The Bareburger restaurant on Long Island, New York says it was a natural progression to hire SG Blocks, Inc. to build a restaurant for them out of shipping containers. The restaurant owner, John Simeonidis Jr., co-founder and chief design officer of Bareburger Group LLC told the Wall Street Journal recently (wsj.com) that “we use reclaimed wood for floors and tables, recycled vinyl for seats and on and on. So we said ‘let’s think outside the box for the structure’ and ended up building a metal box that looks really cool.”
The restaurant was designed using 11 truck-size containers previously owned by Japanese shipping company NYK Line. SB Blocks, Inc. specializes in creating buildings out of containers, and has designed buildings for other businesses, such as Starbucks Corp, Yum Brands Inc.’s Taco Bell and Lacoste store. Shipping containers are usually between 20 to 40 feet long, and hold freight for transport worldwide. Each container costs about $2,000 to $3,000 when purchased by a shipping company. A shipping container can last up to 18 years before it goes into retirement. The containers are being used for other purposes too, such as building materials for homes, swimming pools and even prison cells. They have become popular for their trendy look.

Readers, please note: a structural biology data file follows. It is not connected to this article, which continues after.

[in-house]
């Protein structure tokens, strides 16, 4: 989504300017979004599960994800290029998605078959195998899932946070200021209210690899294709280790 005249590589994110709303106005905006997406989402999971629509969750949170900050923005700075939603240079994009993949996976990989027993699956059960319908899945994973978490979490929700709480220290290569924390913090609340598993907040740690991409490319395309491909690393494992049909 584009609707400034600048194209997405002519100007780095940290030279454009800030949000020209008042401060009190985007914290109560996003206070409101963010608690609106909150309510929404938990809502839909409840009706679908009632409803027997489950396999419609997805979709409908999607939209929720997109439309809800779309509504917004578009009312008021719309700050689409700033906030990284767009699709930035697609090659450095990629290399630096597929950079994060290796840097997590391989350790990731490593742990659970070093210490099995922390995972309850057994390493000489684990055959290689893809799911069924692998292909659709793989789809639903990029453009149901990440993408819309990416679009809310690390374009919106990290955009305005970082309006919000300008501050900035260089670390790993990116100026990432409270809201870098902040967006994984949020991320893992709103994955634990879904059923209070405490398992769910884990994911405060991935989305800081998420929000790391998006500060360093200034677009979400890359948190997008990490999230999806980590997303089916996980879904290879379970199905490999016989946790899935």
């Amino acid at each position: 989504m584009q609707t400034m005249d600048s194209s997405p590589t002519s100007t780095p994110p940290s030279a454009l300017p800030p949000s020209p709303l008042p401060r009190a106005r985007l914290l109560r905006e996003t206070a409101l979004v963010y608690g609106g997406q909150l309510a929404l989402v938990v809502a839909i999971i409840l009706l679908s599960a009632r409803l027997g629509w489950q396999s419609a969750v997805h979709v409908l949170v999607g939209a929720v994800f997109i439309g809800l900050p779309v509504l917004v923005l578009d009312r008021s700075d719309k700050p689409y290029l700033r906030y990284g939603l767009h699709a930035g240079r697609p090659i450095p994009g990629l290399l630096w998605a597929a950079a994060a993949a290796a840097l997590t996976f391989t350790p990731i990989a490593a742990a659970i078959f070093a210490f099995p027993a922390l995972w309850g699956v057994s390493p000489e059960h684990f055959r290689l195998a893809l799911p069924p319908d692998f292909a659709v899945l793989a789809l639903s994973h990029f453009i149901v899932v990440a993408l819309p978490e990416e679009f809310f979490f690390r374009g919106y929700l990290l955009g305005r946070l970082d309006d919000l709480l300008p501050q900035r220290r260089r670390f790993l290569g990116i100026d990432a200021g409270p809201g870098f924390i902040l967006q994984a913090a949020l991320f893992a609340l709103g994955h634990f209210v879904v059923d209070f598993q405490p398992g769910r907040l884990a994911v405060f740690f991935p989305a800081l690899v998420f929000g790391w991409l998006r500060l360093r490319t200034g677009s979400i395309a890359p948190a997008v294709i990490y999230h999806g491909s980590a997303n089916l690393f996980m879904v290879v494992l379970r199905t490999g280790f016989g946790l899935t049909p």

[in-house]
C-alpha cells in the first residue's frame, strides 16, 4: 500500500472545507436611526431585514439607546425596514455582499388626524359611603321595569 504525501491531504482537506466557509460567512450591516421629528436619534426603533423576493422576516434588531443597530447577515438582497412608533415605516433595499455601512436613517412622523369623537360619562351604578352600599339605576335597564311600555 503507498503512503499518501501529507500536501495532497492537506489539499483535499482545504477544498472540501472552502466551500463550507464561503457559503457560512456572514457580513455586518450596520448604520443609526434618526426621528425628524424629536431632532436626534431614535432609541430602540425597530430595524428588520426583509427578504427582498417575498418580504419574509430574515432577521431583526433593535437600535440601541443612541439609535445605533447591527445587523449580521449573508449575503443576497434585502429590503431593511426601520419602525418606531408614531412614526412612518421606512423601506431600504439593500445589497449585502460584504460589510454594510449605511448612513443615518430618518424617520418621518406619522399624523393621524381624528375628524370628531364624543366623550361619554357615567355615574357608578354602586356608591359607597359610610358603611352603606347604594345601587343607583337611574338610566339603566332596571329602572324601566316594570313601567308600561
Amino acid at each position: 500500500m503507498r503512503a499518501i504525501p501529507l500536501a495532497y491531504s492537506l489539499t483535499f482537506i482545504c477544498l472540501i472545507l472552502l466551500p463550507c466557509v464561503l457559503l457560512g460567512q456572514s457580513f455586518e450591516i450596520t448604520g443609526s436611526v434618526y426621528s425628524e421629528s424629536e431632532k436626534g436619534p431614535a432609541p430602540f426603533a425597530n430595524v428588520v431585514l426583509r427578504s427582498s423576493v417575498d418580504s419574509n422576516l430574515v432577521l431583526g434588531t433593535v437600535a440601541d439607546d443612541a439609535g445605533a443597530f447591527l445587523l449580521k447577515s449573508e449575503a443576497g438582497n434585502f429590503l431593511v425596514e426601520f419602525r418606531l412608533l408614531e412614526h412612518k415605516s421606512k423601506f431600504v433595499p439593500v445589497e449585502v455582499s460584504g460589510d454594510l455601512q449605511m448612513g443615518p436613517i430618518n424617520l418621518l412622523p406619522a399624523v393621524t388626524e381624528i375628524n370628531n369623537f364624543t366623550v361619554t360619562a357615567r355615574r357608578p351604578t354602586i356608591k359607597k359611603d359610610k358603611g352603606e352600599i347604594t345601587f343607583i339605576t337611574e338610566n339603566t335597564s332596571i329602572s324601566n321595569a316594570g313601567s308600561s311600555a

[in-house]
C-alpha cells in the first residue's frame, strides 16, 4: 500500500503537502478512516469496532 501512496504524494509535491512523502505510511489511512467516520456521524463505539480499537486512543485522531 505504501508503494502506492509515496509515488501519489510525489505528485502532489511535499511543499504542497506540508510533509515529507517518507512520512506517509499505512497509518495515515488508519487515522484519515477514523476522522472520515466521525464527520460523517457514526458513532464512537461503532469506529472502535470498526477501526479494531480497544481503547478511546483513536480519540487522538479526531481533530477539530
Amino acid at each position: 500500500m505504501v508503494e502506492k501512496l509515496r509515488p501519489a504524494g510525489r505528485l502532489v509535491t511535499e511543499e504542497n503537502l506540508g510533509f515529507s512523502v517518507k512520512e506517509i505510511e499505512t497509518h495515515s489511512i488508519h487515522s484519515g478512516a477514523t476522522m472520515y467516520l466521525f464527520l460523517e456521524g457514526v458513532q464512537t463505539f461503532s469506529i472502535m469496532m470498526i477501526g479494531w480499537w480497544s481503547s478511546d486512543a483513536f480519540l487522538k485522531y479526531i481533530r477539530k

Containers do have their draw backs, and will not replace traditional building materials anytime soon. They are not easily insulated, and must be stacked together to increase square footage of a building. The containers must also be cut to create windows and doors and reinforced with steel beams to create multistory structures. Approximately 1 million containers are repurposed for inland use, according to executives at shipping giant Maersk Line, which has 2.7 million containers in use worldwide at any given time. Rune Sorensen, the head of container sales told the Wall Street Journal that they sold 70,000 containers at $1,000 to $2,000 for other uses besides transporting goods in 2016. That was nearly double the amount they sold during the previous year. He expects continued demand for sales of shipping containers for inland use, and said the market “is still discovering itself.”
Source: Wall Street Journal “Containers Find Out-of-the-Box Second Lives,” by Costas Paris, May 16, 2017
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